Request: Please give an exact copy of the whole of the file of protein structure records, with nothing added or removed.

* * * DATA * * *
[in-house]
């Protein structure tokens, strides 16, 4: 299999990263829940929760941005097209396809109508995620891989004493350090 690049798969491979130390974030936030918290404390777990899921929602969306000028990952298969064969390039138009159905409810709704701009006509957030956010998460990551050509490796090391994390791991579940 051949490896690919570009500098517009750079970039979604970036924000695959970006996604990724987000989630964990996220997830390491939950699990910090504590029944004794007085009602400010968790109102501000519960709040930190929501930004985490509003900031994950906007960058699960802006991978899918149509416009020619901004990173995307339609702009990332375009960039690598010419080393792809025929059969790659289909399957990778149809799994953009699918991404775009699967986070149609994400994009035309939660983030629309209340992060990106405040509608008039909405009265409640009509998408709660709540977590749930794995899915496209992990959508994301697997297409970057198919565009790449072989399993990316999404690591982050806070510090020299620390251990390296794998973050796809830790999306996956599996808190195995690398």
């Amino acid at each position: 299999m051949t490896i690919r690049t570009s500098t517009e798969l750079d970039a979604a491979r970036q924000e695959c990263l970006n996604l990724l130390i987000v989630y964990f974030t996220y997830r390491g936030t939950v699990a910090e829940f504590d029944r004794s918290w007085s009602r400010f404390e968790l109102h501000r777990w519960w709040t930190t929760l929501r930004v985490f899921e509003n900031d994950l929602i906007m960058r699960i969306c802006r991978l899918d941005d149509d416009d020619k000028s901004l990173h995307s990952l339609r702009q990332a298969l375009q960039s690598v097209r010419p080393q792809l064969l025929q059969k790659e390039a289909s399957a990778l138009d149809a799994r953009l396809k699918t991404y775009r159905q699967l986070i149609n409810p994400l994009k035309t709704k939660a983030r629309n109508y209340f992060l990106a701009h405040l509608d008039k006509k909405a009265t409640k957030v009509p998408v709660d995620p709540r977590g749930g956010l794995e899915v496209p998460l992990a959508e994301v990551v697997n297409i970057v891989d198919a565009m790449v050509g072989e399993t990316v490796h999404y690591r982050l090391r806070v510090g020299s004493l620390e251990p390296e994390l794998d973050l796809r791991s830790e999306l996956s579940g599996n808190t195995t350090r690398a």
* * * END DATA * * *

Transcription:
[in-house]
């Protein structure tokens, strides 16, 4: 299999990263829940929760941005097209396809109508995620891989004493350090 690049798969491979130390974030936030918290404390777990899921929602969306000028990952298969064969390039138009159905409810709704701009006509957030956010998460990551050509490796090391994390791991579940 051949490896690919570009500098517009750079970039979604970036924000695959970006996604990724987000989630964990996220997830390491939950699990910090504590029944004794007085009602400010968790109102501000519960709040930190929501930004985490509003900031994950906007960058699960802006991978899918149509416009020619901004990173995307339609702009990332375009960039690598010419080393792809025929059969790659289909399957990778149809799994953009699918991404775009699967986070149609994400994009035309939660983030629309209340992060990106405040509608008039909405009265409640009509998408709660709540977590749930794995899915496209992990959508994301697997297409970057198919565009790449072989399993990316999404690591982050806070510090020299620390251990390296794998973050796809830790999306996956599996808190195995690398």
């Amino acid at each position: 299999m051949t490896i690919r690049t570009s500098t517009e798969l750079d970039a979604a491979r970036q924000e695959c990263l970006n996604l990724l130390i987000v989630y964990f974030t996220y997830r390491g936030t939950v699990a910090e829940f504590d029944r004794s918290w007085s009602r400010f404390e968790l109102h501000r777990w519960w709040t930190t929760l929501r930004v985490f899921e509003n900031d994950l929602i906007m960058r699960i969306c802006r991978l899918d941005d149509d416009d020619k000028s901004l990173h995307s990952l339609r702009q990332a298969l375009q960039s690598v097209r010419p080393q792809l064969l025929q059969k790659e390039a289909s399957a990778l138009d149809a799994r953009l396809k699918t991404y775009r159905q699967l986070i149609n409810p994400l994009k035309t709704k939660a983030r629309n109508y209340f992060l990106a701009h405040l509608d008039k006509k909405a009265t409640k957030v009509p998408v709660d995620p709540r977590g749930g956010l794995e899915v496209p998460l992990a959508e994301v990551v697997n297409i970057v891989d198919a565009m790449v050509g072989e399993t990316v490796h999404y690591r982050l090391r806070v510090g020299s004493l620390e251990p390296e994390l794998d973050l796809r791991s830790e999306l996956s579940g599996n808190t195995t350090r690398a």